'Frontline' report shows RTÉ has still not grasped need for accountability
On Pat Kenny’s RTÉ radio programme the day after the presidential election last November, I advanced an explanation for the dramatic collapse in Seán Gallagher’s vote: “It were Frontline what done it.”
“Mea Culpa,” Pat Kenny joked, happy to acknowledge the influence his RTÉ television programme had exerted. At that stage there was no reason not to claim credit.
There is, therefore, a consistency at least in the acknowledgment by RTÉ current affairs editor David Nally to Newstalk last Monday that the Frontline debate had changed the outcome of the presidential election.
Nally was speaking after the publication of the internal RTÉ report into aspects of the Frontline programme, co-authored by former UTV director of news and current affairs Robert Morrison.
There is much about the timing of the publication of this report, RTÉ’s initial response to it and the subsequent criticisms of it by the Broadcasting Authority of Ireland (BAI) that suggests, notwithstanding the changes in management of news and current affairs, RTÉ at a corporate level just doesn’t get the point about the need for public accountability.
This internal report was remarkably short. It runs to just eight double-spaced pages. It is effectively no more than a set of conclusions or findings, some of them very cautiously worded.
The report was completed, it seems, last July. RTÉ refused to publish it at the time, saying it did not wish to do so until after the BAI, to which it had sent the report, had dealt with it. The report was circulated only within RTÉ and to the BAI. It was shared neither with Gallagher nor with any of the other candidates.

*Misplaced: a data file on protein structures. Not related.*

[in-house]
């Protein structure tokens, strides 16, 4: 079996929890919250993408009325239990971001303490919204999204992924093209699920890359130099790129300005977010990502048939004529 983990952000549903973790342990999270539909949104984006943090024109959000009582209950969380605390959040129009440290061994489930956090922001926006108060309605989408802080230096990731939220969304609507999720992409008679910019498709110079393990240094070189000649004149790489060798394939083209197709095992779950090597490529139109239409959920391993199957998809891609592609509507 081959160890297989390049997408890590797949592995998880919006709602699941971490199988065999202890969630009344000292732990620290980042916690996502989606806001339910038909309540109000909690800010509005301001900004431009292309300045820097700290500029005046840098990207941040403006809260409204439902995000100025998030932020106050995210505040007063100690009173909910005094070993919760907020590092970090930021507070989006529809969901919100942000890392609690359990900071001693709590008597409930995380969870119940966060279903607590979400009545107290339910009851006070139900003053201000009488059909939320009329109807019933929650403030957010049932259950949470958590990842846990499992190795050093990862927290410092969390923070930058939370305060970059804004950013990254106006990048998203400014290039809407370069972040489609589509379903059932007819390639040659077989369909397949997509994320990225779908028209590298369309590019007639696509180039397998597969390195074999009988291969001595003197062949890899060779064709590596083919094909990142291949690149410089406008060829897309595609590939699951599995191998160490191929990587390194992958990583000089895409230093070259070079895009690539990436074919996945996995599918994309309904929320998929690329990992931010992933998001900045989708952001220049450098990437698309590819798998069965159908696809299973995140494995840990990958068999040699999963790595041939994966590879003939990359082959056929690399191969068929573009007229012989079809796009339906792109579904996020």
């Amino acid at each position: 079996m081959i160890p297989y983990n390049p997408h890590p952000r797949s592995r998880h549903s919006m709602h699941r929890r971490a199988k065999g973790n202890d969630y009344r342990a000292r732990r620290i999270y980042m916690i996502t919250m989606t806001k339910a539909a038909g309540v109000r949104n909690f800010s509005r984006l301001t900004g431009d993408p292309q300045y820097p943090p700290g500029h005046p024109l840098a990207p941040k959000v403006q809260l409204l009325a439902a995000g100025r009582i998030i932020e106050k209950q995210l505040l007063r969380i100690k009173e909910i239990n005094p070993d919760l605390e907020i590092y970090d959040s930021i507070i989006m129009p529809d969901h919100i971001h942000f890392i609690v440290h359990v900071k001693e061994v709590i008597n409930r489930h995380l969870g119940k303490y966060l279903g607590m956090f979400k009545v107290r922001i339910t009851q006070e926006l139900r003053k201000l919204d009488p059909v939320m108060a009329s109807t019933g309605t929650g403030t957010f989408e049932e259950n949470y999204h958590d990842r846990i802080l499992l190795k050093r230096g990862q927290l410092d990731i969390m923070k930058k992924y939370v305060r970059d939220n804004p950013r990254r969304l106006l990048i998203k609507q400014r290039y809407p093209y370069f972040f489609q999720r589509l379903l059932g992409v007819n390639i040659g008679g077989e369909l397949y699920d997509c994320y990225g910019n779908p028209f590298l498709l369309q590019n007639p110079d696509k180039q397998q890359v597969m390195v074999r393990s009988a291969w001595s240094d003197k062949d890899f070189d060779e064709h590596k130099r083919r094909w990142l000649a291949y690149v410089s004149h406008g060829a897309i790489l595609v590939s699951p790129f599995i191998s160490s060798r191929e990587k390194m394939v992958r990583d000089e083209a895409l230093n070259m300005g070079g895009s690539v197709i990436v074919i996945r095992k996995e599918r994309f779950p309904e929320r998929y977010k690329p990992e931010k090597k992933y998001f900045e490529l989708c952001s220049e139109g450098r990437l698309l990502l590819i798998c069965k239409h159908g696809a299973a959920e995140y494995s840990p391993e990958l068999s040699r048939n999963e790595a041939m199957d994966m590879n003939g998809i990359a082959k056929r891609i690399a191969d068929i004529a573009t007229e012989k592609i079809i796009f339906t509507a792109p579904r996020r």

Details of the report were leaked to the Sunday Business Post just days before the BAI was due to make a determination. RTÉ then decided, presumably in its corporate interests, to publish the report rather than wait the couple of days remaining.
On Tuesday the BAI compliance committee found there were “serious and significant editorial failings” and these were “more significant than had been identified in the published report”.
Notwithstanding RTÉ’s insistence that the report should not be in the public domain before the BAI considered it, Kenny chose to go public with a selective take on its contents. On September 4th he told journalists the Frontline team was “completely vindicated”.
Kenny was also dismissive of the ongoing controversy about the programme in terms that, deliberately or otherwise, served to undermine the apology previously given to Gallagher by RTÉ.
Now that we can read the full report we see that while it concludes that the production team was not motivated by any bias, the report is damning of the way the team put the programme together. It could not on any reading be said to be a complete vindication. RTÉ declined this week to offer a view on the appropriateness of Kenny’s public intervention before the report was published.